Parties to a transaction should ensure that any power of attorney they give to facilitate it is properly drafted and executed by a specialist professional, and that its terms are considered very carefully to ensure the attorney is not authorised to do anything the giver does not intend, a ruling makes clear.
Employers should ensure, through appropriate policies, procedures and staff training, that employees are not treated differently because of their sexual orientation (or any other characteristic protected by discrimination law), particularly if it prevents them discussing their private lives with colleagues.
Landlords of residential property let on shorthold tenancies should start to plan for changes removing their right to terminate such tenancies simply by serving notice on the tenants, without having to give a reason.
Landowners should secure their properties and regularly inspect them to ensure no illegal waste has been deposited there without their consent, or risk being responsible for moving it - even if it was deposited by trespassers – a recent determination makes clear.
UK employers who do not already do so should start recording workers’ actual daily hours to ensure they comply with the EU Directive on working time, following a ruling of the Court of Justice of the European Union (CJEU).
Organisations considering how to respond to a ‘subject access request’ will benefit from court guidance given in a recent ruling.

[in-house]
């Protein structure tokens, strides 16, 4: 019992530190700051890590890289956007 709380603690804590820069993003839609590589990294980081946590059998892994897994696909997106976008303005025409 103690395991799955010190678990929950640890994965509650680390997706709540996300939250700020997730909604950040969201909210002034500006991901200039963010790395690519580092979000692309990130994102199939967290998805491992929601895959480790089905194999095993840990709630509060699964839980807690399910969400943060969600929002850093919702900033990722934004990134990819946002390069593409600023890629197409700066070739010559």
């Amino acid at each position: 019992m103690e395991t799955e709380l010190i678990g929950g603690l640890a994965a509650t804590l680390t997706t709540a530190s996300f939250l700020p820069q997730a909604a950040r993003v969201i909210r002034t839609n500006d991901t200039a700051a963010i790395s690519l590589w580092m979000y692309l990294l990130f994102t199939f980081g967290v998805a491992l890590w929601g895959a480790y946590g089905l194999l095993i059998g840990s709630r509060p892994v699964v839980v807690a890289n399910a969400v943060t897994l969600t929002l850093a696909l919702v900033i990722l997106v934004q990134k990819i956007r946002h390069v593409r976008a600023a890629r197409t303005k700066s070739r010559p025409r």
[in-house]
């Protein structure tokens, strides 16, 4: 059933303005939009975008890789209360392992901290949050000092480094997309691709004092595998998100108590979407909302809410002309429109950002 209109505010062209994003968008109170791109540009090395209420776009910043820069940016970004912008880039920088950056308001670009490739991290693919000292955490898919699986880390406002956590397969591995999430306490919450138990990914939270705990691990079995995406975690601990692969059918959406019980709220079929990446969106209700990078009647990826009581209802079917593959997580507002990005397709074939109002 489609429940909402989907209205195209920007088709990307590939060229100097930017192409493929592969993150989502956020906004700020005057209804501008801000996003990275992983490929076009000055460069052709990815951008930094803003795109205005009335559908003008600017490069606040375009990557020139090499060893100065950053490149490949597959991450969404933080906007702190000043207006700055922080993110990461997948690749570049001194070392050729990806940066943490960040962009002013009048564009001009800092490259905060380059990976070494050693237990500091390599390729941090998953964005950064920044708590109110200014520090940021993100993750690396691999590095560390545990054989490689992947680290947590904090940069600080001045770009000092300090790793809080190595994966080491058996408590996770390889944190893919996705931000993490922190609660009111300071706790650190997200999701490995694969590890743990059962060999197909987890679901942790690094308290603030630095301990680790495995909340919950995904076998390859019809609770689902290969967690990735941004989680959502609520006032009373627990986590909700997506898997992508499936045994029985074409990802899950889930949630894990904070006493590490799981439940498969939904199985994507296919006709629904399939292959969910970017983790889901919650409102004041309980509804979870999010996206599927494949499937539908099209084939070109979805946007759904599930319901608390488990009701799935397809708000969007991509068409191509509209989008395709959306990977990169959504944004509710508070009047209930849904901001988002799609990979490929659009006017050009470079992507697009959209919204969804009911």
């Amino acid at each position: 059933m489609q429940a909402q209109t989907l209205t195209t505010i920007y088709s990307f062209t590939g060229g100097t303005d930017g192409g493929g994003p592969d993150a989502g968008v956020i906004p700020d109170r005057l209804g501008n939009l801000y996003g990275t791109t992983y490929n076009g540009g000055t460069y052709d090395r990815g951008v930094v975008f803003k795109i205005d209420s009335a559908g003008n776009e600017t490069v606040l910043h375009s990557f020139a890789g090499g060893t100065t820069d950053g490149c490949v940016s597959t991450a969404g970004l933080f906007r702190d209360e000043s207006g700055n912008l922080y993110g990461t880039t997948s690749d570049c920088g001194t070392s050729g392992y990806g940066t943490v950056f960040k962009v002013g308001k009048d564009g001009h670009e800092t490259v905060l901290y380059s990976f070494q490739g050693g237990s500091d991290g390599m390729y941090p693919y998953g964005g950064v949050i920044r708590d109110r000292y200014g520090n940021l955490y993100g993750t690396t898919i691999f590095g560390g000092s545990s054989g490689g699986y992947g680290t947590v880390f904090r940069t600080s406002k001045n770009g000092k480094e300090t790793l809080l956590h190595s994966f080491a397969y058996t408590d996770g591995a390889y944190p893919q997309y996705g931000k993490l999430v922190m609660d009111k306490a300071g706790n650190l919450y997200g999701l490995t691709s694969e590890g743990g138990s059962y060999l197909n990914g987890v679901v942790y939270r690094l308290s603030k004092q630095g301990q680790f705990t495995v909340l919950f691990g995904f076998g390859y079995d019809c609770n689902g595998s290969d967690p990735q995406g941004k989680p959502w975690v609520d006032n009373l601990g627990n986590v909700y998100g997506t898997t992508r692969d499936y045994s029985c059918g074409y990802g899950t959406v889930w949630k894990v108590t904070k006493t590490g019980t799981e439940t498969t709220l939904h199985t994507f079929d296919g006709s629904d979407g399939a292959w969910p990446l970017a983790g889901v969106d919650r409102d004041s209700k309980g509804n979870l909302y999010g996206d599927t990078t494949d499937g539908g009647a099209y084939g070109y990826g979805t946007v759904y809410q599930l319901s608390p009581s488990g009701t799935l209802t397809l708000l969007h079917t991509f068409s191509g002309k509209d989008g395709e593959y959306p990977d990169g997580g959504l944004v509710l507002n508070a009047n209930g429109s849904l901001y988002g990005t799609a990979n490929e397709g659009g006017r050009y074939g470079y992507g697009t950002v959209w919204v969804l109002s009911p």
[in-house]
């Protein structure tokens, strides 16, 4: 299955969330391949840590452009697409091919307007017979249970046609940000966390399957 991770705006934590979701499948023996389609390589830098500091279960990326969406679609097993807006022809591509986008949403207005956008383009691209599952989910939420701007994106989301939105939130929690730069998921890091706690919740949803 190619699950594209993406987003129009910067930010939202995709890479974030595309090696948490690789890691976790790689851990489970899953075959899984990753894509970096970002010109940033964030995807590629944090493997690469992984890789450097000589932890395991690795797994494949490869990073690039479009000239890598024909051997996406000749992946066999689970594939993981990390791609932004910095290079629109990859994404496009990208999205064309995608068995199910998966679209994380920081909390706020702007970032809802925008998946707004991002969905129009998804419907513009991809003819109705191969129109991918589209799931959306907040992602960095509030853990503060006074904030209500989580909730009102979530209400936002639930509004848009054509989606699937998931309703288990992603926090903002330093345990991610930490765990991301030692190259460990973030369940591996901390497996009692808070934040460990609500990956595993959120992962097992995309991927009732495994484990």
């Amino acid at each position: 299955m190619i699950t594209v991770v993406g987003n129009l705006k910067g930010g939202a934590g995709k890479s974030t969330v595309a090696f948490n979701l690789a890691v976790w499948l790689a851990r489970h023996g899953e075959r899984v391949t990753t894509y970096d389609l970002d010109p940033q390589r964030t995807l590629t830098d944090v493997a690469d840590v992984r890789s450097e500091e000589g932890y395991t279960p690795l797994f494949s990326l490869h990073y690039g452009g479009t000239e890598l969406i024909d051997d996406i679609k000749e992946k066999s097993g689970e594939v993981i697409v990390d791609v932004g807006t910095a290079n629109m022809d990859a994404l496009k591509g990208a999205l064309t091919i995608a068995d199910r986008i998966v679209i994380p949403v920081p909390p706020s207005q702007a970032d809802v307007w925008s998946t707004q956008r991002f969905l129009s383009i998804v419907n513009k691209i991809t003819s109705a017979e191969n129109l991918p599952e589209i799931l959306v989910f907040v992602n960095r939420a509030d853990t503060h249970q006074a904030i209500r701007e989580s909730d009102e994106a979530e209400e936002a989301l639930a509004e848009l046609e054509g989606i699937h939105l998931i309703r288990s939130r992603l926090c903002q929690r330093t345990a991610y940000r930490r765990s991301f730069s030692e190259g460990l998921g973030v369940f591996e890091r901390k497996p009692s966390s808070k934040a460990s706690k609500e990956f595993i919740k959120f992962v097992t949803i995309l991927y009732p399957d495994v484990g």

Owners of unused trade marks should consider how they can use their marks, or risk being unable to bring a passing off action against anyone who uses a similar mark, a recent ruling makes clear.
Individuals who secretly film and post videos on YouTube and similar sites may be able to rely on an exemption for ‘journalistic activities’ to justify what would otherwise be a breach of data protection rules. This follows a new, wider definition of the exemption put forward in a recent Court of Justice of the European Union ruling.
Employers with employees on call should review what they are required to actually do at different times while on call, as this can affect whether or not they are treated as working in whole or in part during those periods and, therefore, affect their entitlement to the minimum wage, according to a recent ruling.
Parties negotiating a contract should consider whether imposing a requirement to serve a series of notices in certain circumstances makes commercial sense and is required at all; or if one is to be included, whether the contract should expressly specify a minimum period between service of each notice - because such a period will not be implied.